At night, we heard hyena and lion, and the local hippo lived up to his reputation for being unusually vocal. The following morning, we set off through the miombo with its endemic bird species, up and over the hills and down onto the plains where we saw Nyassa wildebeest, a paler and generally more handsome fellow than his Kenyan cousins. After a short stop under the giant baobab we continued on our way to Lake Manze, a large body of water that is home to crocodiles and hippo, as well as hundreds of birds. It also attracts much of the local game and we saw evidence of a large buffalo herd, as well giraffe, impala and zebra. We were not fortunate enough to see some of Selous’ famed hunting dogs, we did see some lions, doing what lions do during the day, namely sleeping and having their photographs taken. It’s a long day (nine hours) so we were glad to be back for showers and sundowners before another five star meal.
Breakfast over, we said our goodbyes to the excellent staff at the camp and headed off to our next lodge, Mivumo River Camp. If you can, you really must go there as it is, quite simply, superb. Set above the Rufiji River, the rooms are built on platforms, each with its own deck complete with outdoor shower and bath. Lying back under a starry sky, listening to the grunts of hippo and cries of hyrax and bush babies is a once-in-a-lifetime experience.
Just upstream from the camp is Stiegler’s gorge, where the river flows between tree-clad cliffs, home to fish eagles, kingfishers and, if you are lucky enough to see them, leopard and elephant. We spent many happy hours cruising slowly up and down the river, taking in the stunning scenery and just being there.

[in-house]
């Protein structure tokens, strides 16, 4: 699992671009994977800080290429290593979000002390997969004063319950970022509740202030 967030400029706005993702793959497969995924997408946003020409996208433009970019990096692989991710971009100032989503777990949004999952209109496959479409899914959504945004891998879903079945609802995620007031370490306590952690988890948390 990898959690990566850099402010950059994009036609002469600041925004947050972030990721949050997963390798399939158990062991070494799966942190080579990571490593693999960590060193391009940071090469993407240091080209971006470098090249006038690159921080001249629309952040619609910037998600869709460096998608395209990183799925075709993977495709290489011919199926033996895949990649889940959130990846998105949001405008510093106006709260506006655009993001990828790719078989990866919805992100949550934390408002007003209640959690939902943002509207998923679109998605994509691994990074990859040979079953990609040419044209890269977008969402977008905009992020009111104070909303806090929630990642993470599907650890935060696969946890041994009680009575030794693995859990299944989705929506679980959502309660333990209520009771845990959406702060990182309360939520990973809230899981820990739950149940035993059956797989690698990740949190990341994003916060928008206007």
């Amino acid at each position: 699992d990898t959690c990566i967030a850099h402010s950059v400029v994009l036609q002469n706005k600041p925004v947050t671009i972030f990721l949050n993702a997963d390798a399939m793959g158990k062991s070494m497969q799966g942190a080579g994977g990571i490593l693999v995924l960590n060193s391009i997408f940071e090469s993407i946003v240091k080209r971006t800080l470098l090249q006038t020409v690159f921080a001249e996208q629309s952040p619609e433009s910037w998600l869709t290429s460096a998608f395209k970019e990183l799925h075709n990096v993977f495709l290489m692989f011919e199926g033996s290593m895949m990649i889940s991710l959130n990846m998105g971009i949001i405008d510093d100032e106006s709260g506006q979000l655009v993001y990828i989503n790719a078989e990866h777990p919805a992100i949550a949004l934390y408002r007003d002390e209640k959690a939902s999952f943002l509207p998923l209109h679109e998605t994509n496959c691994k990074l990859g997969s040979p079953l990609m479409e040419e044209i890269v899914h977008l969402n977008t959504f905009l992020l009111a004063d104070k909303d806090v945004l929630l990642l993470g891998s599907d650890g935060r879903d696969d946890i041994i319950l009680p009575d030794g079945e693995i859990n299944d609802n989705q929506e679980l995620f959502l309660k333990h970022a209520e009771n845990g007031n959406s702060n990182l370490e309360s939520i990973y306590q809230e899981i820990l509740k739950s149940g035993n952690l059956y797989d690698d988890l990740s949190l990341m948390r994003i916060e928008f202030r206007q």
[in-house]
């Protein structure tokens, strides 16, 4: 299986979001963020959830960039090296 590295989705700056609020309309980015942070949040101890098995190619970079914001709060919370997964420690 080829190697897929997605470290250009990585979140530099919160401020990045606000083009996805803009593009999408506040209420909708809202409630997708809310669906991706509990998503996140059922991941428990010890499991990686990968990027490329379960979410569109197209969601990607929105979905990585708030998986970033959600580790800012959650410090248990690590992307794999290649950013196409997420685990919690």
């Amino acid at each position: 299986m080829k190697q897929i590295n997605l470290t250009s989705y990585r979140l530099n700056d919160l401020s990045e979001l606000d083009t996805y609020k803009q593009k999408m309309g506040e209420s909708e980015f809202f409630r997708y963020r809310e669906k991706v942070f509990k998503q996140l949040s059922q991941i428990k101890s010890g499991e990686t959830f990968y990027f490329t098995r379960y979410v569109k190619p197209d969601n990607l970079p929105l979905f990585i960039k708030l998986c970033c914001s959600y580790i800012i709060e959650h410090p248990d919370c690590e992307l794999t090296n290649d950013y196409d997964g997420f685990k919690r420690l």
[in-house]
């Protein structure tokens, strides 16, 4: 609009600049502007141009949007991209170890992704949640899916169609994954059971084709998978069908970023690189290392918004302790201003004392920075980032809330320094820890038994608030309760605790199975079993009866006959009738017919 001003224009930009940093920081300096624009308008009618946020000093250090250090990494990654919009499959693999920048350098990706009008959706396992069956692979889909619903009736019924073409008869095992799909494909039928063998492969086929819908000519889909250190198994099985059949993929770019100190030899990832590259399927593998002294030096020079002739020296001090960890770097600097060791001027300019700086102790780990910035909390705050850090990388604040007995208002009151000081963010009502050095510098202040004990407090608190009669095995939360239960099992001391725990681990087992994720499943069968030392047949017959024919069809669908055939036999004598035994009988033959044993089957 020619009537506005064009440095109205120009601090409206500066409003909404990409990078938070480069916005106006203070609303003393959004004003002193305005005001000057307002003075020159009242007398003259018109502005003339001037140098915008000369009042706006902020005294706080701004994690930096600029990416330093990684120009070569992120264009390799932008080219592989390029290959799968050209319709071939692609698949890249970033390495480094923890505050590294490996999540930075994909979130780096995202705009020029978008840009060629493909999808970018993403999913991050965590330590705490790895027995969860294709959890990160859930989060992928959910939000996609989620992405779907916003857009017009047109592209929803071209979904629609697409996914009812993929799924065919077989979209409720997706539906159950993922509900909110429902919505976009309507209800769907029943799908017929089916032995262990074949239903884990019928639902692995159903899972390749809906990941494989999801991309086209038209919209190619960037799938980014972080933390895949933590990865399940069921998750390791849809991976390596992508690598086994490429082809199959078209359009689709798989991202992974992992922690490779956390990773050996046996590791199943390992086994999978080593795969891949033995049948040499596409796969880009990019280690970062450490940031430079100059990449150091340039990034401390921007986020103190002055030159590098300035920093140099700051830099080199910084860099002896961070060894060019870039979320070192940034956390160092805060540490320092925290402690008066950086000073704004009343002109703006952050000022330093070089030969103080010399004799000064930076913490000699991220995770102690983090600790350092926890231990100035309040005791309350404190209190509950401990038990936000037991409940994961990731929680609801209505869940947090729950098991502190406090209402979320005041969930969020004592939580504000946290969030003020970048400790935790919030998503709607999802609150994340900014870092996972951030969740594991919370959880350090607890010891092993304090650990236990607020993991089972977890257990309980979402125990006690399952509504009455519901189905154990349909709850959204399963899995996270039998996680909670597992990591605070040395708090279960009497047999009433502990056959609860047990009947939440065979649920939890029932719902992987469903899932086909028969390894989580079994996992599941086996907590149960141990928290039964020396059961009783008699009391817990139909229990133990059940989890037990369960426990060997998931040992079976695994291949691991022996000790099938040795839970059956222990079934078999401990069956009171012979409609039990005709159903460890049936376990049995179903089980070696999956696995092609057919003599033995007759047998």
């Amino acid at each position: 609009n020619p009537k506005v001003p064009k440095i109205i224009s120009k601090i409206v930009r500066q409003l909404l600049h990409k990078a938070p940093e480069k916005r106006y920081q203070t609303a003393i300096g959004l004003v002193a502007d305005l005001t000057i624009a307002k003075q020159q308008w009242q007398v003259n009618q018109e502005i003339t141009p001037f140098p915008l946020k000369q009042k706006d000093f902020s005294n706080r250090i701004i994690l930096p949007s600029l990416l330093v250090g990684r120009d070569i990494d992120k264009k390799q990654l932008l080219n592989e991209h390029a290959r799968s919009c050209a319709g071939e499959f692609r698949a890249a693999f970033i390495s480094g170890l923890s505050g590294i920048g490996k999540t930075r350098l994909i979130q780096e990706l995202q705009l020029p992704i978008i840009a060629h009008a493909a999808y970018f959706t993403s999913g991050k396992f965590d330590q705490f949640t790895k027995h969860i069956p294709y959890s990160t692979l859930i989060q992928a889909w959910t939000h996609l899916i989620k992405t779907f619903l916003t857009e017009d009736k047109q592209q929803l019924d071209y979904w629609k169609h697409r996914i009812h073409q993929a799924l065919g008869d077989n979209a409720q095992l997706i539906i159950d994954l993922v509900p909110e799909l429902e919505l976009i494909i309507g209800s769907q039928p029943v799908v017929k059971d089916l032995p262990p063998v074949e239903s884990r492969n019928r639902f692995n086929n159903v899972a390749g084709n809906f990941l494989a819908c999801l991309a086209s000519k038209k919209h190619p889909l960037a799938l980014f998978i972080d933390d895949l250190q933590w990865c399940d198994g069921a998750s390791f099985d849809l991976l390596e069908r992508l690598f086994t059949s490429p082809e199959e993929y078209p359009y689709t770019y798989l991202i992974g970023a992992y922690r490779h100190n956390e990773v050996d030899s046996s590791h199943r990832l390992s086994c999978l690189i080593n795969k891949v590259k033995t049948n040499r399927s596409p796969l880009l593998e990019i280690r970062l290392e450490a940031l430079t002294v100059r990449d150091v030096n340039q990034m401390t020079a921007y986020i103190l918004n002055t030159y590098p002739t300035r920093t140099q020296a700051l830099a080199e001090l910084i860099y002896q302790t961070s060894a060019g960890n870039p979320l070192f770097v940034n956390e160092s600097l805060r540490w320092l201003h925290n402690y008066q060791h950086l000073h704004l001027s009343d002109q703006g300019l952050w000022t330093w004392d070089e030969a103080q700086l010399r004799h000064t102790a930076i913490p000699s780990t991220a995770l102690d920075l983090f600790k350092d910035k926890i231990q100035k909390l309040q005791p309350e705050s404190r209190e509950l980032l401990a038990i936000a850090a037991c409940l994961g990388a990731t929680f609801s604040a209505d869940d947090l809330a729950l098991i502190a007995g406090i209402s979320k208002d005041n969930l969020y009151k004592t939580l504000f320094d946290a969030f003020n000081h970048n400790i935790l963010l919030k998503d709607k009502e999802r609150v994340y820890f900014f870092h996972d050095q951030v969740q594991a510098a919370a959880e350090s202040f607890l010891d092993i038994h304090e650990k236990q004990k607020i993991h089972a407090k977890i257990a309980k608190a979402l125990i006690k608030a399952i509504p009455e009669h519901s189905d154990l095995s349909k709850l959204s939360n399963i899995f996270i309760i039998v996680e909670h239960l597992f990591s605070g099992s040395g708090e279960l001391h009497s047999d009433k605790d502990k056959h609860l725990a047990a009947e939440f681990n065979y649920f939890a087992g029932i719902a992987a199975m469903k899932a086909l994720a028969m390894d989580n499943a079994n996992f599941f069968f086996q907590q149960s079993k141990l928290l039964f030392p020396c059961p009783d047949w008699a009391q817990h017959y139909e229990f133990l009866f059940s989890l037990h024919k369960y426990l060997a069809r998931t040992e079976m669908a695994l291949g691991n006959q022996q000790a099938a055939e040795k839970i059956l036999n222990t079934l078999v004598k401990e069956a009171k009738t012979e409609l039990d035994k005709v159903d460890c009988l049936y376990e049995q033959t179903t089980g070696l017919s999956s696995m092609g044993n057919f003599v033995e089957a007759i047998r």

The river was quite low, so we had plenty of opportunities to beach the boat on a sand bank, having first approached cautiously to allow the huge crocodiles time to slip into the water. With crocs and hippo in the water by your feet and with the possibility of elephant coming to share your bit of bank, it may seem a little unwise to linger, but if you don’t then you won’t experience one of life’s ultimate experiences: catching a tiger fish. Armed with an impressive array of needle-sharp teeth, these fish grow to a healthy size and they are, pound for pound, one of the strongest and most acrobatic of fish. Not only are you likely to hook one of these magnificent fish, you are also likely to attract the attention of the fish eagles, who wait patiently in the trees. They know when a meal is in the offing and have a good rapport with the boatman. Having gained their attention, the boatman Issa threw a small fish onto the bank. Seconds later, a fish eagle, wings spread and talons to the fore, swooped down and gratefully accepted his supper.
During our three night stay at Mivumo, we took advantage of the chance to walk in the bush, accompanied by a diminutive but fascinating game ranger. We also made the trip to Lake Tagalala, which is reputed to have the highest density of crocodiles in the world. To say that there are a lot of them is a serious understatement and some of them are very, very large indeed. Even if you’re not a great croc fan, it is well worth the trip. The terrain changes with such remarkable speed that one minute you are in thick forest only to find yourself suddenly surrounded by doum palms and sand dunes.
On our final morning, we took advantage of a rescheduled flight to make one last trip on the river before driving out to the airstrip and boarding the same small plane that had brought us, a few days but a lifetime of experiences ago. As we banked over the gorge, we looked down on places that were now familiar to us and we wished Selous a fond farewell, but ‘au revoir’ as we hope to be back to this most special place before too long.
Peponi House School
PO Box 23203, Lower Kabete
Nairobi 00604, Kenya
TEL: +254 (0) 20 2585710 – 712